ALICE SPRINGS NEWS,
May 14, 1997
ABORIGINAL GROG SHOP: SNAG IN LIQUOR LAWS
A bid by the Aboriginal owners of the Milner Road supermarket and
liquor outlet to separate the two sections is being thwarted by
legislation, according to Greatorex MLA Richard Lim.
He says a "source close to the owners" has told him about plans for a
separate entrance to the liquor section, and to close it off from the
Dr Lim says: "I commend the Milner Road Foodtown for this most
responsible move to lessen the impact of alcohol on our community.
"This would remove the subliminal association between food and alcohol.
"Shoppers would be less induced to think that while they get their food
they might as well pick up their grog at the same time."
However, the Liquor Act treats the bottle shop as "ancillary" to the
supermarket and appears not to allow separate premises.
Dr Lim says he hopes that the Liquor Commission will put forward
recommendations to change this anomaly in the Act.
The store was bought last year by an Aboriginal consortium whose major
partner is understood to be Tangentyere Council.
The store redeems food vouchers issued by Tangentyere.
Dr Lim has renewed his call for a full disclosure of where the money
for the purchase of the store came from.
He says: "I asked this question publicly last year and again earlier
this year but still have not received a reply.
"We know the store is owned by one or several Aboriginal organisations
which may or may not have used public funds for the deal.
"I am not suggesting that any public funds are involved.
However, in view of the recent collapse of the Tangentyere owned
Territory Business Suppliers and the many questions abut the source of
funds used to purchase that business, the public needs to be reassured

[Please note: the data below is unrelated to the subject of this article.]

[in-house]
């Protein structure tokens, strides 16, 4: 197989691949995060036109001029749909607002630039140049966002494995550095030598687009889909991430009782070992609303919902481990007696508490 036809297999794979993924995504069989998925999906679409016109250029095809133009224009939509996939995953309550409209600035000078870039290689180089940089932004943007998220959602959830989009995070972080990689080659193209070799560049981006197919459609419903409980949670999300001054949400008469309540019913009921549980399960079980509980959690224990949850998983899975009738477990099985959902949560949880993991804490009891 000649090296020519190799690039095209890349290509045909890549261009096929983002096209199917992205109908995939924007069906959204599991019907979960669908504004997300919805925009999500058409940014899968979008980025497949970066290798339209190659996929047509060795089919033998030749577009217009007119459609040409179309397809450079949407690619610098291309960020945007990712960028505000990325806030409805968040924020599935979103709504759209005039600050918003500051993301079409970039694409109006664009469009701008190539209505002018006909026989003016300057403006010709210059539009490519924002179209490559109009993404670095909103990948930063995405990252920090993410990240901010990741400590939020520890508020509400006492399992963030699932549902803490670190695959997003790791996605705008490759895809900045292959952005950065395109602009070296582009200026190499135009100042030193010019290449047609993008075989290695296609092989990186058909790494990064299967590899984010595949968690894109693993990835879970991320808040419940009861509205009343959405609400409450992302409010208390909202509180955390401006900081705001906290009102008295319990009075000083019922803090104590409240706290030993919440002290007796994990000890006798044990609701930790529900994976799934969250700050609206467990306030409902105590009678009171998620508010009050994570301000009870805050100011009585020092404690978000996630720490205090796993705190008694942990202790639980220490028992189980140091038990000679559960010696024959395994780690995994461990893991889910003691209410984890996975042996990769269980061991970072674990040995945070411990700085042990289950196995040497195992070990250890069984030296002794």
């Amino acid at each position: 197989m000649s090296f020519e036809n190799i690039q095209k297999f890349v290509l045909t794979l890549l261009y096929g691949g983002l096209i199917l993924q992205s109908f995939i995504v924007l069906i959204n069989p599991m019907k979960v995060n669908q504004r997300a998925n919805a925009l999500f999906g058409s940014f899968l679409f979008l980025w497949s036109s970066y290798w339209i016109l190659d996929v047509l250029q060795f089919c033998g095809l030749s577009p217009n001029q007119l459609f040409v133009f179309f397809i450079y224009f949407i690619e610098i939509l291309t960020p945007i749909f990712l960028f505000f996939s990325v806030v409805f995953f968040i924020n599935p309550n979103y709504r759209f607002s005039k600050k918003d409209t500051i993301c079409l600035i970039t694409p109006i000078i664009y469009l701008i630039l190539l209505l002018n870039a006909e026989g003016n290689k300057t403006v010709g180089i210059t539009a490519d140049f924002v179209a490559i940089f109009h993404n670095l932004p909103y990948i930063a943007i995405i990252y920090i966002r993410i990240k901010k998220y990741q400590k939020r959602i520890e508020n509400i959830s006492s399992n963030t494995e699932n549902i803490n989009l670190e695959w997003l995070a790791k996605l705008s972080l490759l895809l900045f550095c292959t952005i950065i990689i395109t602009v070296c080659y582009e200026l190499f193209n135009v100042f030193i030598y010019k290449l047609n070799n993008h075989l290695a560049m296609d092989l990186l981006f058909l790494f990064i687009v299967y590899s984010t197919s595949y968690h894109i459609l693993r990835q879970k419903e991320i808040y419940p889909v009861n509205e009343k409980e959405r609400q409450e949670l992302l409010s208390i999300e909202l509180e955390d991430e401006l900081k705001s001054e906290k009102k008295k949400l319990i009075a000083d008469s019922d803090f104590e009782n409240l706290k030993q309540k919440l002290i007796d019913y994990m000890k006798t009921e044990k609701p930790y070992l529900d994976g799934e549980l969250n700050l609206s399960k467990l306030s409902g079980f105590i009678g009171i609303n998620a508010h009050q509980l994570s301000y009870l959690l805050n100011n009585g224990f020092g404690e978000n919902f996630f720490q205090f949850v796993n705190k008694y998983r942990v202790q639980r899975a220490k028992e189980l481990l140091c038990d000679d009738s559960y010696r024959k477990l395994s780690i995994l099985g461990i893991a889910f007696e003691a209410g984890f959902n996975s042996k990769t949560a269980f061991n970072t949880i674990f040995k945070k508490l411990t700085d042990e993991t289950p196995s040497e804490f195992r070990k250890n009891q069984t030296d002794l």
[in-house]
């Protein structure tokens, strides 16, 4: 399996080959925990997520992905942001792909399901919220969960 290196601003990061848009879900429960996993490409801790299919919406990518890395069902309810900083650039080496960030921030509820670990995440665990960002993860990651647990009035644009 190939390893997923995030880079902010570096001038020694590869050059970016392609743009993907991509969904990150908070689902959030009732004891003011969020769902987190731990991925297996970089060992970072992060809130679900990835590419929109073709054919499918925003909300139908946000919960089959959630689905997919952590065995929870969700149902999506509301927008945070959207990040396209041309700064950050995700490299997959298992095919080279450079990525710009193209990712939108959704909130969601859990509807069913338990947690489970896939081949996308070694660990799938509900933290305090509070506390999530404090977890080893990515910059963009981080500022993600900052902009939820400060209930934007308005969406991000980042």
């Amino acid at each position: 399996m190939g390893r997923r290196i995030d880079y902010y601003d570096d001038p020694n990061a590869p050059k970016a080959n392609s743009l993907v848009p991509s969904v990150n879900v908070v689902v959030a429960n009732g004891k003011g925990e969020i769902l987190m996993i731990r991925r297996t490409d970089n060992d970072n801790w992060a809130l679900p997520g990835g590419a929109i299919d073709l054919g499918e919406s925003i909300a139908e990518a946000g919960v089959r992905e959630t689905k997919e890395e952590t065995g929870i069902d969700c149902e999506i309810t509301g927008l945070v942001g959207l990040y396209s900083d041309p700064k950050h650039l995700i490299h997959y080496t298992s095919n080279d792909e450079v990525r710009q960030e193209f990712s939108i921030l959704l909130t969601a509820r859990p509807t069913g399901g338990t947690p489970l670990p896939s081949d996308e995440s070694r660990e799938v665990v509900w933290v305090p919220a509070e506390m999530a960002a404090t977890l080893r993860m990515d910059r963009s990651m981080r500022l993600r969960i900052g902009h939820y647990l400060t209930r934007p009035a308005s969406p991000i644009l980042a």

that the money for Milner Road Foodtown did not come from the public
"I don't believe it is too much to ask for a public statement from the
owners of the supermarket," Dr Lim says.
TOURISM LOBBY LOW KEY ON AYERS ROCK COMPANY PUBLIC
The Central Australian tourism lobby CATIA is low key about rumoured
moves to have the Ayers Rock Resort Company Limited (ARRCL) listed on
the stock exchange.
The company owns most tourism facilities at The Rock.
The NT Government announced recently that it will sell its 60 per cent
holding in the ARRCL, provided the price is right.
The Advent syndicate - mainly interstate corporate investors - owns 40
per cent of the company.
CATIA chairman Wayne Tucker says his organisation won't comment on
rumours, but it's a "good idea" for the government to be selling its
"We don't have a preference about a buyer or buyers," says Mr Tucker.
If a public float takes place, CATIA would not recommend to the
government to impose conditions about who may or may not buy the shares.
Resort manager Grant Hunt said in a recent memo to ARRCL staff,
obtained by the Alice News: "The Advent Syndicate ... has indicated
that it would join with the government in selling its shares in the
"The board of ARRCL welcomes these announcements.
"A public float of ARRCL's share holdings is seen as the preferred
method of sale.